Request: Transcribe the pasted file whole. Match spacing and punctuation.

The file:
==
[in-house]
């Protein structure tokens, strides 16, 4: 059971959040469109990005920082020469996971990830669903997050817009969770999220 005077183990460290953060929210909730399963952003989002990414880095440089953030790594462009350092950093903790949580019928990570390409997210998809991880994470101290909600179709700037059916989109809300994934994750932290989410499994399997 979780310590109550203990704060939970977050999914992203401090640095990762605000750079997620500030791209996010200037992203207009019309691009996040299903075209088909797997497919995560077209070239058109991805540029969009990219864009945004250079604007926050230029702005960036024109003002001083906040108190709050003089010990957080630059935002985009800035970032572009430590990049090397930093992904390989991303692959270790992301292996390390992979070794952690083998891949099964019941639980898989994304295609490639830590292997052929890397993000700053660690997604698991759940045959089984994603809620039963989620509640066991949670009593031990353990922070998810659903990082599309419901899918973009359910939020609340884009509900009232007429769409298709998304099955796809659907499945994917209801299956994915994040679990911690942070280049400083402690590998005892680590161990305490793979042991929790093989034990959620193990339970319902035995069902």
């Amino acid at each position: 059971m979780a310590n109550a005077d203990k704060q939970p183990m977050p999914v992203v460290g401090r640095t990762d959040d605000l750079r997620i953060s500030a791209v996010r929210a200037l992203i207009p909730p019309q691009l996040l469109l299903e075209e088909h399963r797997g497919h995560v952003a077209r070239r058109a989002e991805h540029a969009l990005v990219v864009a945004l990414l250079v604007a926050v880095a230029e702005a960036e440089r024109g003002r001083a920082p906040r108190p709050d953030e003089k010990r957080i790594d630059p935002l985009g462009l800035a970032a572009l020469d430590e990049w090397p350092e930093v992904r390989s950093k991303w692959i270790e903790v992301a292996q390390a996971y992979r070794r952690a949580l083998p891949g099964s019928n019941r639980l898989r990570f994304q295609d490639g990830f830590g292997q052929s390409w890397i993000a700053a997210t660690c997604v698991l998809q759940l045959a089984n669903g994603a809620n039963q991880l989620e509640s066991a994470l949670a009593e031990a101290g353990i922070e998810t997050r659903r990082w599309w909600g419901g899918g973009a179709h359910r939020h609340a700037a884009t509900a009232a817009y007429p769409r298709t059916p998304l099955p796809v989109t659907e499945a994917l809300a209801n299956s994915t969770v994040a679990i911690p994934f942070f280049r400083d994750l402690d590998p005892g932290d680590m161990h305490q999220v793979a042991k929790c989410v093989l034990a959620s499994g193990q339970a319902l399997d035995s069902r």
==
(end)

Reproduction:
[in-house]
């Protein structure tokens, strides 16, 4: 059971959040469109990005920082020469996971990830669903997050817009969770999220 005077183990460290953060929210909730399963952003989002990414880095440089953030790594462009350092950093903790949580019928990570390409997210998809991880994470101290909600179709700037059916989109809300994934994750932290989410499994399997 979780310590109550203990704060939970977050999914992203401090640095990762605000750079997620500030791209996010200037992203207009019309691009996040299903075209088909797997497919995560077209070239058109991805540029969009990219864009945004250079604007926050230029702005960036024109003002001083906040108190709050003089010990957080630059935002985009800035970032572009430590990049090397930093992904390989991303692959270790992301292996390390992979070794952690083998891949099964019941639980898989994304295609490639830590292997052929890397993000700053660690997604698991759940045959089984994603809620039963989620509640066991949670009593031990353990922070998810659903990082599309419901899918973009359910939020609340884009509900009232007429769409298709998304099955796809659907499945994917209801299956994915994040679990911690942070280049400083402690590998005892680590161990305490793979042991929790093989034990959620193990339970319902035995069902």
């Amino acid at each position: 059971m979780a310590n109550a005077d203990k704060q939970p183990m977050p999914v992203v460290g401090r640095t990762d959040d605000l750079r997620i953060s500030a791209v996010r929210a200037l992203i207009p909730p019309q691009l996040l469109l299903e075209e088909h399963r797997g497919h995560v952003a077209r070239r058109a989002e991805h540029a969009l990005v990219v864009a945004l990414l250079v604007a926050v880095a230029e702005a960036e440089r024109g003002r001083a920082p906040r108190p709050d953030e003089k010990r957080i790594d630059p935002l985009g462009l800035a970032a572009l020469d430590e990049w090397p350092e930093v992904r390989s950093k991303w692959i270790e903790v992301a292996q390390a996971y992979r070794r952690a949580l083998p891949g099964s019928n019941r639980l898989r990570f994304q295609d490639g990830f830590g292997q052929s390409w890397i993000a700053a997210t660690c997604v698991l998809q759940l045959a089984n669903g994603a809620n039963q991880l989620e509640s066991a994470l949670a009593e031990a101290g353990i922070e998810t997050r659903r990082w599309w909600g419901g899918g973009a179709h359910r939020h609340a700037a884009t509900a009232a817009y007429p769409r298709t059916p998304l099955p796809v989109t659907e499945a994917l809300a209801n299956s994915t969770v994040a679990i911690p994934f942070f280049r400083d994750l402690d590998p005892g932290d680590m161990h305490q999220v793979a042991k929790c989410v093989l034990a959620s499994g193990q339970a319902l399997d035995s069902r």